Jean R. AbiNader
September 20, 2019
Reading tea leaves, even great Moroccan mint tea, is always challenging, especially with data that doesn’t always seem to match up. So, depending on what you’re measuring and where you gather your statistics, the message can vary from so bad to almost great, when it comes to economic performance. So let’s look at some of the recent stories about the Moroccan economy and see how they link to the progress that is always the government’s goal.
In The Arab Weekly, there was an interesting assessment of why Foreign Direct Investment (FDI) has recently declined in Morocco. The chief culprit seems to be that it is a symptom of the general economic malaise in the EU, which has long been the top investor in the country. Overall, FDI declined some 17.2% at the end of July compared to the same period in 2018. “Experts said the Moroccan government must significantly improve the country’s international attractiveness and competitiveness and offer a favorable business environment to foreign companies to be the leading destination for FDI in the MENA region.” The article also points to bureaucratic snafus and “meagre tax benefits” as impeding FDI.
Another, maybe not so surprising factor, is that Moroccans abroad are not investing as much in Morocco due to the high real estate prices in tourism areas, long a favorite investment destination. Similar properties in Spain and Portugal are more competitively priced. As noted in a previous blog, last year the EU and Morocco set up a program to improve the business environment and promote economic development. “The European External Investment Plan will help leverage significant private funds into key sectors of Morocco’s economy. The plan will in turn empower local entrepreneurs and create jobs in the country,” said Johannes Hahn, commissioner for Enlargement Negotiations and European Neighborhood Policy.
Some good news. The 2019 International Franchise Attractiveness Index ranked Morocco 39 out of 131 states. This made it the #1 attractive business hub for US-based franchises in Africa and the 2nd in the MENA after the UAE. This ranking shows it competing with some of the international powers, including France, Spain, Germany, and Australia, according to an analysis by Morocco World News. The index combines peer-reviewed research and a survey of franchise executives to produce two rankings, Balanced Growth and Aggressive Growth.
These results support the 2019 Investment Climate appraisal from the US State Department that said “Morocco’s political stability, geographical location, and efforts to build a robust infrastructure, contribute “to its emergence as a regional manufacturing and export base for companies.” That report also mentioned Morocco’s strategy for attracting investors, with several measures in place, including facilitating foreign investment in export-oriented sectors like manufacturing (think cars…).
Another area drawing attention is, of course, tourism. “Morocco boasts the MENA region’s top TTCI scores on natural resources, North Africa’s best enabling environment, infrastructure, and tourist service infrastructure,” says the Travel & Tourism Competitiveness Report 2019. Criteria include “the set of factors and policies that enable the sustainable developmentof the Travel & Tourism (T&T) sector, which in turn, contributes to the development and competitiveness of a country.” This includes: government support for the tourism sector, natural attractions, ease of access, tourism infrastructure, marketing, and security and stability.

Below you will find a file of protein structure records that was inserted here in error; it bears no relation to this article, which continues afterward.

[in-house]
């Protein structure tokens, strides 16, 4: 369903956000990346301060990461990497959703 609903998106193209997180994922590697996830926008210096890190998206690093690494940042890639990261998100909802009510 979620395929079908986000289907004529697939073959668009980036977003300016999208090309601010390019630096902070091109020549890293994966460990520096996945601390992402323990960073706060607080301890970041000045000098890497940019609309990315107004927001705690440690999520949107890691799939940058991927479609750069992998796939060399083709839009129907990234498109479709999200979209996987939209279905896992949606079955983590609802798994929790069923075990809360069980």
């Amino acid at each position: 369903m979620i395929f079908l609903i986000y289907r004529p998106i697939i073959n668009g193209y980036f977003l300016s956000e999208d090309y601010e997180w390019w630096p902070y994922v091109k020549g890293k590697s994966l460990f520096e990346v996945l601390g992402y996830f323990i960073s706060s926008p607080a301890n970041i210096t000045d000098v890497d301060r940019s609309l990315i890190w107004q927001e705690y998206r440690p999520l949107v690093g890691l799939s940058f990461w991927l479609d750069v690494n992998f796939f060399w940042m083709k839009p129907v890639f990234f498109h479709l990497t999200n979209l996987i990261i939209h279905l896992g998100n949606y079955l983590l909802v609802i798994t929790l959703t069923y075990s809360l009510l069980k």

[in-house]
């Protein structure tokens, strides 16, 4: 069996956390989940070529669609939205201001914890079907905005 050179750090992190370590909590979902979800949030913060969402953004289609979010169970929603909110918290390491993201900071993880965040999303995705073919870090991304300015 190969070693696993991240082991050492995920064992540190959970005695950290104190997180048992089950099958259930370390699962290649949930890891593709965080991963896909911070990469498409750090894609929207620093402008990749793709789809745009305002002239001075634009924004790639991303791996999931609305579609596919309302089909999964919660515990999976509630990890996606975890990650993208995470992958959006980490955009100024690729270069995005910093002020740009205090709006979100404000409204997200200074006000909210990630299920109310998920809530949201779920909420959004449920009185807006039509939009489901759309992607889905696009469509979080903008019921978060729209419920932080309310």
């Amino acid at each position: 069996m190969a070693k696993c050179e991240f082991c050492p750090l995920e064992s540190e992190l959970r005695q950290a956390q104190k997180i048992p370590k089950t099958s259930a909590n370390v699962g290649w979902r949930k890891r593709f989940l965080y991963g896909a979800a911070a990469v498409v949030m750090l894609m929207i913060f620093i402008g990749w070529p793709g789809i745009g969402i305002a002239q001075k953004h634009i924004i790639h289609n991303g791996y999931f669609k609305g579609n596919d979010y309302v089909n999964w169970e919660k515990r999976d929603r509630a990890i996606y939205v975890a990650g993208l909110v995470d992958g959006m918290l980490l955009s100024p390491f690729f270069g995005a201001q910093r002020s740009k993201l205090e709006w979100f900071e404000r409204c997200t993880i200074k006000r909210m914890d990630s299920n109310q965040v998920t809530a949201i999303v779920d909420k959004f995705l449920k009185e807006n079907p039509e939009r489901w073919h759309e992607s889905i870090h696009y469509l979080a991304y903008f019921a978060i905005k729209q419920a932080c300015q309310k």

Dakhla port moves ahead. In line with the country’s 2030 National Ports Strategy, the government has given the go ahead for the formation of a Dakhla Atlantic Port committee to oversee the construction of the port project that includes a broad range of infrastructure projects with a value in excess of $1 billion.
“The committee is expected to launch a tender for the project, which is expected to take some seven years, in the last three months of 2019, according to a report in Morocco World News. King Mohammed VI has mentioned that the port will make Dakhla a significant link in Morocco’s outreach to business in Africa.
Relief for the traveler. Another bit of good news. It’s time to say good-bye to the immigration cards that have to be filled out at immigration. Currently, the traveler must fill out the details and hand to the border police before going on to baggage or customs. Just another great step forward in promoting travel to Moroco!
One final piece is a commentary on the King’s directive to appoint a committee to come up with a new development model for the country. An article from Menas.com pointed out that the failure to achieve sufficient progress in past efforts was not due to the absence of plans, from INDH to the CESE recommendations for the South. While much has been achieved, full implementation has not always occurred.
“This is due to various reasons, including: the lack of follow up; the absence of real expertise; a lack of finance; and perhaps most important of all, the pervasive corruption that has seen funds that have been earmarked for development projects being siphoned off or wasted. There is also the problem of the government’s hands being tied with those around the King still holding the real reins of power.” It hopes that the government will have a higher degree of success than past efforts to combat the unrest and protests that regularly occur and make a qualitative difference in the lives of Moroccans.